Cyber chronicle, 09.11.2022, 09:30 AM
The US Department of Justice revealed details about the largest seizure of cryptocurrency in its history that occurred during a search of the home of James Jong, the hacker who on Friday admitted to being responsible for multiple thefts of cryptocurrency from the now-defunct dark web site Silk Road.
The 32-year-old stole more than 50,000 bitcoins from the Silk Road website in September 2012. The stolen funds were seized during a search of his home in Gainesville, Georgia in November 2021.
According to US Attorney Damian Williams, after almost ten years, the mystery of the location of a huge part of the missing bitcoins, which are now worth more than 3.3 billion dollars, has been solved.
“Thanks to state-of-the-art cryptocurrency monitoring and good old fashioned police work, police found and recovered this impressive stash of criminal proceeds,” said prosecutor Williams.
According to court documents, Zhong extracted the funds by devising a way to circumvent Silk Road’s procedures. The site, which operated from 2011 to 2013, was used to trade illegal goods around the world. Founder of the platform, Ros Ulbricht, was sentenced to life imprisonment in 2015.
While the site was running, Zhong opened nine accounts and initiated more than 140 transactions in quick succession to defraud the site’s withdrawal processing system. He transferred the bitcoin to a number of different accounts to conceal his identity.
Zhong never actually used the platform to sell or buy anything, he just funded fake accounts with initial deposits of between 200 and 2,000 bitcoins.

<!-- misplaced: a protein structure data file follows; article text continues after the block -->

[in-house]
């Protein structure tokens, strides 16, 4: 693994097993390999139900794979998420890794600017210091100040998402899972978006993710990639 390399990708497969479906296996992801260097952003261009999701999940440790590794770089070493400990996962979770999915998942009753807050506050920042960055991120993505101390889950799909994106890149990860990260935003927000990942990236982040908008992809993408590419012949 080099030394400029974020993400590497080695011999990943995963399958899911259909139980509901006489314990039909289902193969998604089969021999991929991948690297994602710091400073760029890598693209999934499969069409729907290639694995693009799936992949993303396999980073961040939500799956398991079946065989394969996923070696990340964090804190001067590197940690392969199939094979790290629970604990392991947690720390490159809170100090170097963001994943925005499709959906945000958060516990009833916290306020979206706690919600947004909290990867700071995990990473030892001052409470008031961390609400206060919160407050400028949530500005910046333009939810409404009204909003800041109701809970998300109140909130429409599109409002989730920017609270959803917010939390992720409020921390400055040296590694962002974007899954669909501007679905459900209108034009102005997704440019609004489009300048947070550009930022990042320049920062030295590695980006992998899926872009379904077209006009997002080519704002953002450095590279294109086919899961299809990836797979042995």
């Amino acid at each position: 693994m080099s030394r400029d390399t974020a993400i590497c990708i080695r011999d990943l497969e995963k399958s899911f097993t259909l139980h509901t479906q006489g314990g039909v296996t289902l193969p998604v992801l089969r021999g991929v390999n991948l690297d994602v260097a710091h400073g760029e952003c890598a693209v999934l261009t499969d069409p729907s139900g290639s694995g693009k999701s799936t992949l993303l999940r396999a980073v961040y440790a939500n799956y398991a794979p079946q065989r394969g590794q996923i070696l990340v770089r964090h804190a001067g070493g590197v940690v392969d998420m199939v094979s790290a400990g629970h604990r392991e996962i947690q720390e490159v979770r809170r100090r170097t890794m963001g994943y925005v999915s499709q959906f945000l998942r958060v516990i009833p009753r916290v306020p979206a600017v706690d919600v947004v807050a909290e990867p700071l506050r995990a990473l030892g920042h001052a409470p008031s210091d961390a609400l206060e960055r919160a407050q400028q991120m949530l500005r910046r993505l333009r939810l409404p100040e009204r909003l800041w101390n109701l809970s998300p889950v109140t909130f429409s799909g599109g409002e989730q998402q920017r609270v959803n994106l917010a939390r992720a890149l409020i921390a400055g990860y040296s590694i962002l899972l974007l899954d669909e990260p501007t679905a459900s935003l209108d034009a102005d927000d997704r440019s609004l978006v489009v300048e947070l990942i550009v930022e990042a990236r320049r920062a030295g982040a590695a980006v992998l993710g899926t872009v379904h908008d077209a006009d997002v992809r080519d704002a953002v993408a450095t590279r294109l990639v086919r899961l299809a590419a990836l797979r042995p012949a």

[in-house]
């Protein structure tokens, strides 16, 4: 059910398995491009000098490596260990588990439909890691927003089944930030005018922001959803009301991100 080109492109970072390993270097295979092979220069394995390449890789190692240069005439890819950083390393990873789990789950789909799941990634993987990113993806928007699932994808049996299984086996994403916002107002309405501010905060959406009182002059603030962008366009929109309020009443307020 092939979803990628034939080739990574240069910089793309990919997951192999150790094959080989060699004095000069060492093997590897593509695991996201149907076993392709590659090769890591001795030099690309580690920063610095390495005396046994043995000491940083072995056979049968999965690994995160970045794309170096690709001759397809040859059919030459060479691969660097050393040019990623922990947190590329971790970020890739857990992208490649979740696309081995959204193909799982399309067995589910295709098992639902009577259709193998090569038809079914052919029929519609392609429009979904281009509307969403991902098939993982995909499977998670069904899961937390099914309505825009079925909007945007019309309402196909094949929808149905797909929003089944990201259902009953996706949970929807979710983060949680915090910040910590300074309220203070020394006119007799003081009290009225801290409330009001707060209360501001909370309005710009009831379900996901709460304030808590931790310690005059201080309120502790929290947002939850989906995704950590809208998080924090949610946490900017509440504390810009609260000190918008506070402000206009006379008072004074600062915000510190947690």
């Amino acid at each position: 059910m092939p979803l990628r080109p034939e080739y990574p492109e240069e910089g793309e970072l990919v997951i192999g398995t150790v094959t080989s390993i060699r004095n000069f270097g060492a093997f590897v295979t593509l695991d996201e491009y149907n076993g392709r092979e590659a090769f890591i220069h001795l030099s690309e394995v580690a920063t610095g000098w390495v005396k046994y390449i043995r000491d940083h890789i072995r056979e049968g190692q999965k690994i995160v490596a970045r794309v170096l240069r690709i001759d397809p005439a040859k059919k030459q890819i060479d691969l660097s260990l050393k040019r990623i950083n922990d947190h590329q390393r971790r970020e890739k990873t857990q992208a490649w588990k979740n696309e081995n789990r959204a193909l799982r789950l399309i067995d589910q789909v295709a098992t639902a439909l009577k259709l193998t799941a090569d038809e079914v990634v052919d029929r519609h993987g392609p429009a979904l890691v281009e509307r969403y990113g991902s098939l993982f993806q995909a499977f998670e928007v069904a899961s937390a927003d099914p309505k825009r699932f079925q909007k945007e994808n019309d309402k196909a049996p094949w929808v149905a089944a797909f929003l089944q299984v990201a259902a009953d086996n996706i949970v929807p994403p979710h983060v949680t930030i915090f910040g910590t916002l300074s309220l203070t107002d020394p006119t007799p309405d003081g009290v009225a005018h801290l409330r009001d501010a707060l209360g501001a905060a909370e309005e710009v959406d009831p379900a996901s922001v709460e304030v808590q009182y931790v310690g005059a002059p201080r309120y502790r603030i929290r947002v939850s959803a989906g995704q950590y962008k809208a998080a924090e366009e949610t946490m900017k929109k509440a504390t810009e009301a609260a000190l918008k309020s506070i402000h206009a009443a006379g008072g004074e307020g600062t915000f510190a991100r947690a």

“For example, on September 19, 2012, Zhong deposited 500 bitcoins into Silk Road’s wallet. “Less than five seconds after making the initial deposit, Zhong quickly made five withdrawals of 500 bitcoins in the same second, resulting in a net gain of 2,000 bitcoins,” the Department of Justice said.
“As another example, another scam account had one deposit and over 50 bitcoin withdrawals before the account stopped working. Zhong transferred these funds from the site and in a few days merged them into two large sums of money.
The Department of Justice called the seizure the largest in their cryptocurrency seizure history and the second largest financial seizure ever.
The US government now wants to seize more than 51,680 bitcoins (about $1.07 billion), as well as Zhong’s 80% stake in a Memphis-based company he used to buy real estate, then $661,900 in cash seized from his home, eight silver and three gold bars and one gold coin.
During the raid on Jong’s home, agents found bitcoin stashed in a basement safe and in a single-board computer hidden under blankets in a popcorn can found in a bathroom cabinet.
Zhong pleaded guilty to one count of wire fraud and faces a maximum sentence of 20 years in prison. He will be sentenced on February 22 next year.
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